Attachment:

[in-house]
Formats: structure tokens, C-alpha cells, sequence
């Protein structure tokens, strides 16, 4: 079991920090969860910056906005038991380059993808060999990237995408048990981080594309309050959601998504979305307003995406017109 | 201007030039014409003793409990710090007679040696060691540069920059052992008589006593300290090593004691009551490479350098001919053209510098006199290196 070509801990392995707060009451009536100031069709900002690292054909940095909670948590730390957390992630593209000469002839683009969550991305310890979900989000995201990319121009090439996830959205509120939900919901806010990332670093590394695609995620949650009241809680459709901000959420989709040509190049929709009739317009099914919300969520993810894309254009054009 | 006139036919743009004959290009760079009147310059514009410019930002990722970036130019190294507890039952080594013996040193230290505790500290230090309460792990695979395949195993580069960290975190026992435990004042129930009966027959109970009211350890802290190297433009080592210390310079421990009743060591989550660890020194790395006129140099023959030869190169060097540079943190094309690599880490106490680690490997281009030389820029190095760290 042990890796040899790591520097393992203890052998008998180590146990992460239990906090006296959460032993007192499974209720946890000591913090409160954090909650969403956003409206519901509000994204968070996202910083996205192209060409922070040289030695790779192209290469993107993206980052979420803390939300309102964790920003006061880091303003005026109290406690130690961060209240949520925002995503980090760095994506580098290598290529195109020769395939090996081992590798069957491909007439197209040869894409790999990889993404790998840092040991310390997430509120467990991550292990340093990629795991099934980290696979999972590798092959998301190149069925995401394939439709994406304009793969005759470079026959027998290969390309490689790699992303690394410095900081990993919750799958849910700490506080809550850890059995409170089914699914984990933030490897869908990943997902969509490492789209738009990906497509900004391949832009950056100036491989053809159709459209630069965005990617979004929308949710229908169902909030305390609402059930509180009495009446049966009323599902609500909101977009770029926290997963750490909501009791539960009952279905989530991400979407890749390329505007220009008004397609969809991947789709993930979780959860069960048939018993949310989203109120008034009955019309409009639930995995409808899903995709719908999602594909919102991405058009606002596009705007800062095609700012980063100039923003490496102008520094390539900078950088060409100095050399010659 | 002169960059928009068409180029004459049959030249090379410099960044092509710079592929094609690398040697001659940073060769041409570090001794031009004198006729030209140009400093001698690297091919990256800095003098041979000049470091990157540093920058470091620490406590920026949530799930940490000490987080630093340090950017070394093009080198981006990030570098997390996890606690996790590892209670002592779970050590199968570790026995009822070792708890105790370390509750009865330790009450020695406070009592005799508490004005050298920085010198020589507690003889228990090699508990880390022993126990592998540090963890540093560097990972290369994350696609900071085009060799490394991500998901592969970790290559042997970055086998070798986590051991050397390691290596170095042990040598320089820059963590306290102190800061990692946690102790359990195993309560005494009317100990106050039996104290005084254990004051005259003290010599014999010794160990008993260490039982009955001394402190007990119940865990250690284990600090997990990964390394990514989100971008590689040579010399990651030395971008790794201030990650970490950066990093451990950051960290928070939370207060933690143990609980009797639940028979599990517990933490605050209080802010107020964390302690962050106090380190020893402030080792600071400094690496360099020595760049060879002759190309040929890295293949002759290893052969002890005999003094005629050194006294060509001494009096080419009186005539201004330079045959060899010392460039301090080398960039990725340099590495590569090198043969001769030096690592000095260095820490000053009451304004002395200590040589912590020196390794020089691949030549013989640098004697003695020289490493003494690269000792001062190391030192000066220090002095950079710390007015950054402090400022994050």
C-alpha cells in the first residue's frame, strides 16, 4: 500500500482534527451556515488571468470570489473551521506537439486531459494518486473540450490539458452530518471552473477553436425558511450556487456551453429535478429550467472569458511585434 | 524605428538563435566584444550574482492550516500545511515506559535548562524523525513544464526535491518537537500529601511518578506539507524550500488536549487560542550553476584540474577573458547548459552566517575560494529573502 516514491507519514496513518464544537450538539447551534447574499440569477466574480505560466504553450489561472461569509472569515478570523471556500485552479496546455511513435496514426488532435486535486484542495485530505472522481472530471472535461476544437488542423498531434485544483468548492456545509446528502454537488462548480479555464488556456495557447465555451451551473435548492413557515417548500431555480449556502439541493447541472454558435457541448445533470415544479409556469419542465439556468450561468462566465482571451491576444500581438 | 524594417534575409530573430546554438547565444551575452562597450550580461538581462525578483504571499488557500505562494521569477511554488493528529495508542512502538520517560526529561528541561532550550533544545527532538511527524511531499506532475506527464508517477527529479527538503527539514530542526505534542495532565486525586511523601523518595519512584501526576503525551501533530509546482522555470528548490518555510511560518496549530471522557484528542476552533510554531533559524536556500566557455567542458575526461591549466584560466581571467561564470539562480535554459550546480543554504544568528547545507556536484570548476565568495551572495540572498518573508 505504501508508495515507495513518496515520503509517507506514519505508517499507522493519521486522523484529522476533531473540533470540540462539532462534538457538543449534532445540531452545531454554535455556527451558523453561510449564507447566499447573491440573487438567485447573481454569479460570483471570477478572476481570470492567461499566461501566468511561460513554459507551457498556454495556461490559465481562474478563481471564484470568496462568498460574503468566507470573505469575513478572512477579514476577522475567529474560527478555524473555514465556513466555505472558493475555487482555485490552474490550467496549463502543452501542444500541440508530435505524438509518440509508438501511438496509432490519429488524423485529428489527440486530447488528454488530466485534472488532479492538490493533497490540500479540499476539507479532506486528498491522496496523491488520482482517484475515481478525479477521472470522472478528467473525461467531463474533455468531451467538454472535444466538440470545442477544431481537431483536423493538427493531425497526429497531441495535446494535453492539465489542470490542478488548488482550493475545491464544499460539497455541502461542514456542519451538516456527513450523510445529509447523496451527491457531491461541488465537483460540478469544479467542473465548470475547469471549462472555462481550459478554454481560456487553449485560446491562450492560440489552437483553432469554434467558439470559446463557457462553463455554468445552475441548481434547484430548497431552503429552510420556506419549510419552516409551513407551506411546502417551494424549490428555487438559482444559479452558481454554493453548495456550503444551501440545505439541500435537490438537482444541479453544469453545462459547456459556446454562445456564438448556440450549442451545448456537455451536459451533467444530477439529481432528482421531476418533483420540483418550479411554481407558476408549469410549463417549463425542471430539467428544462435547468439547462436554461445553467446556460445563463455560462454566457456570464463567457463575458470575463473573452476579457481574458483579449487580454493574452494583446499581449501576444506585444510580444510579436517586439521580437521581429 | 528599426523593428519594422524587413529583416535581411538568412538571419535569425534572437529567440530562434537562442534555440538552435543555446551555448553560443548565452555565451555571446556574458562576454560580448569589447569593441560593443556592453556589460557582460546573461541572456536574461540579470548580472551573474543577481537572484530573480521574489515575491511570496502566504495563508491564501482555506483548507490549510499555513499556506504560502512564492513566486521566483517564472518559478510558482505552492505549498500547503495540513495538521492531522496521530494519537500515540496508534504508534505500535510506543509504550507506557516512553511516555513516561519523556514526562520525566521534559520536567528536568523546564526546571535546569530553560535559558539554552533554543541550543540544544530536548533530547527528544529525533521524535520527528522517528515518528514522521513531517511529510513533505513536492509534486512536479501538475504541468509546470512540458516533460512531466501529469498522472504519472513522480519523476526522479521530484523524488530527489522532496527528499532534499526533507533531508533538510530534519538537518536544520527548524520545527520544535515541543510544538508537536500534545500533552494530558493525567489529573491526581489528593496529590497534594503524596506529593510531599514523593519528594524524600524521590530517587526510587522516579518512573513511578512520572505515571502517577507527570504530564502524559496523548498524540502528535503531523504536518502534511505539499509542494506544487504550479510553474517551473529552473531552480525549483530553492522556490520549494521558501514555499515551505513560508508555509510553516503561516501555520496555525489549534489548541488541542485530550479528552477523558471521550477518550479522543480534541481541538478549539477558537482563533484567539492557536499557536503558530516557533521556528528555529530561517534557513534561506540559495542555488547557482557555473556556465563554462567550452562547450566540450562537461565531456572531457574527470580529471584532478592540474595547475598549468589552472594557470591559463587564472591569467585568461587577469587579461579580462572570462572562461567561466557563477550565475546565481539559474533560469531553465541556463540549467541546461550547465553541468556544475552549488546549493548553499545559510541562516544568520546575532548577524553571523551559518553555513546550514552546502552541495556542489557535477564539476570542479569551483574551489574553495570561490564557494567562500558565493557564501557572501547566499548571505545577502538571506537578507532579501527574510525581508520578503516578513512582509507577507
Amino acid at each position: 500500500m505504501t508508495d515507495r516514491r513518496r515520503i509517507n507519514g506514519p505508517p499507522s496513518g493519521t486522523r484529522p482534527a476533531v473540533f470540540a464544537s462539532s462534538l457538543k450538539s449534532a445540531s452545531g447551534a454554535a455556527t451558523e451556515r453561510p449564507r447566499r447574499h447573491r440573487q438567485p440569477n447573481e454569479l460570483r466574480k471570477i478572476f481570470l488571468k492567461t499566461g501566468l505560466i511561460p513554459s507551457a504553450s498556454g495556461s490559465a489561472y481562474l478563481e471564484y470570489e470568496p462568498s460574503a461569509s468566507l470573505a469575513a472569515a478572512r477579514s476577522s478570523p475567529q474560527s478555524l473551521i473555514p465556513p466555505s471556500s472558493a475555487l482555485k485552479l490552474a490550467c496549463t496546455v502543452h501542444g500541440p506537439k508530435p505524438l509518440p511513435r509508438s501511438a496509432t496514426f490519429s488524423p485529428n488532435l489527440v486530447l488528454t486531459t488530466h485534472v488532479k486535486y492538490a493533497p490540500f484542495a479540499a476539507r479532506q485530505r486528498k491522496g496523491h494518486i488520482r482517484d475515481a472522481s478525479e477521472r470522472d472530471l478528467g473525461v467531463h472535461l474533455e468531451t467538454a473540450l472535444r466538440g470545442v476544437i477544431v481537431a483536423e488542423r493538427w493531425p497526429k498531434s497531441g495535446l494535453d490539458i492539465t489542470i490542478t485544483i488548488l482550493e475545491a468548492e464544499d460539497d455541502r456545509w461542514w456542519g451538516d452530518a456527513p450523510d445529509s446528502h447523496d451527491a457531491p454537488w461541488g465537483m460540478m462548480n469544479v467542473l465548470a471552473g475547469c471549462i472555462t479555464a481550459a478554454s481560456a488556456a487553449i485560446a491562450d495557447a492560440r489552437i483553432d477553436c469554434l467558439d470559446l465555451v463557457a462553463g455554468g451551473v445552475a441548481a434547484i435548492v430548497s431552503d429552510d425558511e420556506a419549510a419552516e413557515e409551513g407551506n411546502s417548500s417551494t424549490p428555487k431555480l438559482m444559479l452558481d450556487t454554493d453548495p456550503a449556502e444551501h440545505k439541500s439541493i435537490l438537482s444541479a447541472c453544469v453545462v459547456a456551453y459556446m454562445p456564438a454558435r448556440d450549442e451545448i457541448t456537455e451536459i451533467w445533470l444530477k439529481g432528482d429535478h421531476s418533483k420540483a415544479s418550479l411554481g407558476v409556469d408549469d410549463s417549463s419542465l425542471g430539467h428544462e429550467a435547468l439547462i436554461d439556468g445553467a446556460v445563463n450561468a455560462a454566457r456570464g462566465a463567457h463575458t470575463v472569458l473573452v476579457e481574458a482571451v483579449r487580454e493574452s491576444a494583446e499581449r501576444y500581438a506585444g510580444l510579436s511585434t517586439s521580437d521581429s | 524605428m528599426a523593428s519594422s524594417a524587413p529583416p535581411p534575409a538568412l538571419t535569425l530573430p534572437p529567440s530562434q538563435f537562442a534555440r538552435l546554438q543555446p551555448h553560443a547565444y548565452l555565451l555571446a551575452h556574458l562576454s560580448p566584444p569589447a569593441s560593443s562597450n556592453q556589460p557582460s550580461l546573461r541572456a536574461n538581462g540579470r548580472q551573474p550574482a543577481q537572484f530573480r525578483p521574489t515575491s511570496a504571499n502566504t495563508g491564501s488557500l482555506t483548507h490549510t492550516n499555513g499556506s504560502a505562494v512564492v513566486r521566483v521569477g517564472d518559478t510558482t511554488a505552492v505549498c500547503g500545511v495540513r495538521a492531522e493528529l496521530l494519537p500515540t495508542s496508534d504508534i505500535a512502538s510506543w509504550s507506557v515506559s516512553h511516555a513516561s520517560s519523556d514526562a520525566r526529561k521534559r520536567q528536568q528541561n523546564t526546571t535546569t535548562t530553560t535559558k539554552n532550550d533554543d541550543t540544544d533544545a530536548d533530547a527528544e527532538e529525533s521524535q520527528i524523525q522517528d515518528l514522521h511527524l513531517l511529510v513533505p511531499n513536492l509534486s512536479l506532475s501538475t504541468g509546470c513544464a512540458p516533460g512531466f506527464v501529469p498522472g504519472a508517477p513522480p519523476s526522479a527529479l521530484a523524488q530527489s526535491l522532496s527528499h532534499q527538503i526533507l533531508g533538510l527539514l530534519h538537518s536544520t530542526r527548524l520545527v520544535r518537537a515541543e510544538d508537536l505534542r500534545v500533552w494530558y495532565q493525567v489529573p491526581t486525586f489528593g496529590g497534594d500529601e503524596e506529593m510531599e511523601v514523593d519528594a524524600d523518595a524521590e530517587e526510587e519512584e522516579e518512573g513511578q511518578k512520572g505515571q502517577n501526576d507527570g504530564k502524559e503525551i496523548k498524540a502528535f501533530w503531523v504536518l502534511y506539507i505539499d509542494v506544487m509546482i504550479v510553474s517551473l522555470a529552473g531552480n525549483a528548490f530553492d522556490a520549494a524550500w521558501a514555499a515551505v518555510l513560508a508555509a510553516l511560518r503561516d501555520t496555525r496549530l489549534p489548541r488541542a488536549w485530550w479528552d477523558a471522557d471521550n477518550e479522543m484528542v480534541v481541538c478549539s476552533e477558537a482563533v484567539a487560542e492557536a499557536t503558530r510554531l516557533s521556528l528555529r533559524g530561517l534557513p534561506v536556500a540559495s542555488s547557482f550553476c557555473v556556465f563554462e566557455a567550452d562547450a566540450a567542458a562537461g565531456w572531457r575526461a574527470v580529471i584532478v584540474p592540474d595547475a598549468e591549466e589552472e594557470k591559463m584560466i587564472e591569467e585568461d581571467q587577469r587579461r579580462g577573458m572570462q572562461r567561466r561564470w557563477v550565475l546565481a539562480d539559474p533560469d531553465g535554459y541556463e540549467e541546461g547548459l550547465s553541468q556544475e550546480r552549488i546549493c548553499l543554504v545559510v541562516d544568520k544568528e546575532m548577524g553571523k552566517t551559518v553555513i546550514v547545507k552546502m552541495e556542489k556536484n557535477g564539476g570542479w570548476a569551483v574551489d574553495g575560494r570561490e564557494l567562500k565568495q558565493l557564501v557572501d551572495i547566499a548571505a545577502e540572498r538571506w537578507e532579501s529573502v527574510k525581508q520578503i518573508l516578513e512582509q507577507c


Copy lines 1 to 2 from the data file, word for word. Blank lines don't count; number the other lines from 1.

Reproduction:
[in-house]
Formats: structure tokens, C-alpha cells, sequence